I’ve experimented with Monero’s V0313 experimental firmware that is installed on a traditionally hierarchical deterministic Trezor hardware device, which is also immune to key loggers and the CSRF vulnerability.
For future proof contingency planning purposes, if I could reconstitute traditional *.keys files outside the Trezor, I could sleep a little better. (When a Trezor device is not used, *.keys files exist for each Monero wallet. When a Trezor device is used, private spend keys are vaulted inside Trezor, and thus there is no need for *.keys files.) I’ve already successfully tested recovering a Trezor from BIP 39 seed words using this procedure. But with experimental firmware, that is not enough assurance to satisfy me.
If I knew how V0313 Monero firmware creates a private spend key inside a Trezor device from the 24 BIP 39 seed words provided to a end user during the configuration of a Trezor, I will be able to reconstitute a Monero wallet using traditional Monero key recovery mechanism that uses Electrum seed words, i.e. --restore-determinstic-wallet.
It is also unclear what branch/tag configuration was used to compile the V0313 Monero firmware, evidence from mytrezor is pointing towards a fork of trezor-mcu v1.3.4.
From experimentation, I’m 100% certain that the integer argument supplied to a forked V0313 simple wallet code via the --hardware-wallet argument changes the private spend key. Similarly, providing an arbitrary password beyond a numerical PIN to establish a Trezor session also changes the effective spend key. Hence, the 24 BIP 39 seed words, the --hardware-wallet integer, and the unlocking wallet password all impact the binary representation of a private Monero spend key supported by V0313 Trezor firmware.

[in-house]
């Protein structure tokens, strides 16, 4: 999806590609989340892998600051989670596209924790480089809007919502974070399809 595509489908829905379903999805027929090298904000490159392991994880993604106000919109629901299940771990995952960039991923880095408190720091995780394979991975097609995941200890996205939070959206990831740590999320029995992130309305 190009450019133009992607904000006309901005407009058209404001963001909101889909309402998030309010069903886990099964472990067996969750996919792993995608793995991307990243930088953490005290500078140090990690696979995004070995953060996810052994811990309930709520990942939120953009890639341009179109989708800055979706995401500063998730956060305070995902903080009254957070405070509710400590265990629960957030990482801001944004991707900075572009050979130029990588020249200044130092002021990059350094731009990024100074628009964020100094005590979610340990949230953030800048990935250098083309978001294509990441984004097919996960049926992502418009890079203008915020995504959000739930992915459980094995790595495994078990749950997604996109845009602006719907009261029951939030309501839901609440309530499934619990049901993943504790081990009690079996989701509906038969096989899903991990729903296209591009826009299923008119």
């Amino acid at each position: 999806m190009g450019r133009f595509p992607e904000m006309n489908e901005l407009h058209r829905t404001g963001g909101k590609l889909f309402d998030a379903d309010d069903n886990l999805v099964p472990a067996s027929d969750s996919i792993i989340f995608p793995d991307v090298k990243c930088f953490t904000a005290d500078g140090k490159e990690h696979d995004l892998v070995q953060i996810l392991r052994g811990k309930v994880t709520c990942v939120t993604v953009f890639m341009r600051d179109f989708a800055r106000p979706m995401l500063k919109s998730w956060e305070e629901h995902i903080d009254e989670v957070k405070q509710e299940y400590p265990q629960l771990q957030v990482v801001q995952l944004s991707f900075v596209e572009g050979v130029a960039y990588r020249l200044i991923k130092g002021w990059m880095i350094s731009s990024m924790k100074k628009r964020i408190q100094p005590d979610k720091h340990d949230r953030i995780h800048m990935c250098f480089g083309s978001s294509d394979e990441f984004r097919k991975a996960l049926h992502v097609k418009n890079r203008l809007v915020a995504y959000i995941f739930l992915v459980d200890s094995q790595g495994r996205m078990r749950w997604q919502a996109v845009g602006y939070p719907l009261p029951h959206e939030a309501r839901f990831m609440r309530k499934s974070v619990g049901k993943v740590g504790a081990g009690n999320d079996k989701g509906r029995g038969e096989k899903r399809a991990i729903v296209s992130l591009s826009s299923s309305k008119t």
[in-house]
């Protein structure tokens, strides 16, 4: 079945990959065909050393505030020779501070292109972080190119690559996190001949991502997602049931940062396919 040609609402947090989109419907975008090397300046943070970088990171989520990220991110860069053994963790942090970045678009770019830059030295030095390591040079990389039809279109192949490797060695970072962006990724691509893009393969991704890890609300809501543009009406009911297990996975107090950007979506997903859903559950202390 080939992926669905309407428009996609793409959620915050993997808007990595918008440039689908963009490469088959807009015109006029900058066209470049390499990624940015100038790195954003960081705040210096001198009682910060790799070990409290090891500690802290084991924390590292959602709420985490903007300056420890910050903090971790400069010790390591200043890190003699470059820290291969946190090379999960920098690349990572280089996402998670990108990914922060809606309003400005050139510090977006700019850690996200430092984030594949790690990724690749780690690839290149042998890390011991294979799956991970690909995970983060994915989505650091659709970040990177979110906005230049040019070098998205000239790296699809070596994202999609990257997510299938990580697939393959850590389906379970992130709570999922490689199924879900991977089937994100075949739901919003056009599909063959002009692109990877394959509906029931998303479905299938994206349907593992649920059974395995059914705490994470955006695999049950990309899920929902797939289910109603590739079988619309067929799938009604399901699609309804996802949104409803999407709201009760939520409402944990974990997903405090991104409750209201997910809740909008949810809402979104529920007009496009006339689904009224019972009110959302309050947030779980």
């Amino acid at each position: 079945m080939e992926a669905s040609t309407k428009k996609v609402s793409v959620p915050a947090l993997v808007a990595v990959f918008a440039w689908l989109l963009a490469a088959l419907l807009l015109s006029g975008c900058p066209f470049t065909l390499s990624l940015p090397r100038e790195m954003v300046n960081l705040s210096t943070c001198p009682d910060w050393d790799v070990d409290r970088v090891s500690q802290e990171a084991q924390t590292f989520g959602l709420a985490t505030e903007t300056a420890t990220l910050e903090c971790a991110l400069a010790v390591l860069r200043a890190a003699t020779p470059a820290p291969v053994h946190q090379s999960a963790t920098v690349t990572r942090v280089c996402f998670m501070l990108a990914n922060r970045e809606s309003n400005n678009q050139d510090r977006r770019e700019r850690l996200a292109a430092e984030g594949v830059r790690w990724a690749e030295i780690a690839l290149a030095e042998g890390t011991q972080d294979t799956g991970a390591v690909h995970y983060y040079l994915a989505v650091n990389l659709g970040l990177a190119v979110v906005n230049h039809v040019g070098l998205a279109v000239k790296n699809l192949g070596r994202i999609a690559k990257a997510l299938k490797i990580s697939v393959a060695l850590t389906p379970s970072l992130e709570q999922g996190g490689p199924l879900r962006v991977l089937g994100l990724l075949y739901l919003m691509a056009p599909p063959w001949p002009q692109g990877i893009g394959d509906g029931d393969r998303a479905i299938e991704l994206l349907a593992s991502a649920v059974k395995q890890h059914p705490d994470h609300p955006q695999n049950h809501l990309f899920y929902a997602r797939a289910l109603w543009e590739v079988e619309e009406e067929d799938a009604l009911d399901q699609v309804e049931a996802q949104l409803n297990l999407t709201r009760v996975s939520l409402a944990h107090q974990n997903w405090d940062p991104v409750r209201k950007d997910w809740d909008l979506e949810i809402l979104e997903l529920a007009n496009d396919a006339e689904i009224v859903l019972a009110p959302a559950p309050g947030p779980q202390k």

The question posed in the title up top is also very important for multi-cryptocurrency wallet developers to know how to develop wallets supporting BIP 39 seed word portability across different implementations. Also, requiring end users to record Electrum seed words for Cryptonote currencies, and a separate BIP 39 word for other altcoins is very undesirable. If multi-currency wallets only have end users record BIP 39 words, it simplifies life for those end users.
There needs to be a Monero Improvement Proposal (MIP) documenting the degree of private key interoperability Monero has with BIP 32/39/44 technologies. Granted, from a HD m/44/128/0 private key, the means to establish a corresponding Monero M/44/128/0 public address key is quite a different beast and BIP 32 technology that can't be applied to derive M/44/128/0. Additionally, associated view keys that can be made deterministic.
Can anyone knowledgeable answer the question posed in the title up top? It is a first step towards developing a MIP and extending BIP 44 to calculate private spend keys.
The answer to this question will require a Monero subject matter expert. If someone tells me that Monero Trezor functionality does not use BIP 39 words, I will puke all over their ignorance!
Harmonization of Electrum seed words and BIP 39 seed words is possible with the application of socialized best practices if one opens their mind a bit... No changes are required on the behalf of how Monero uses Electrum words and no changes are required Bitcoin, and numerous other altcoins.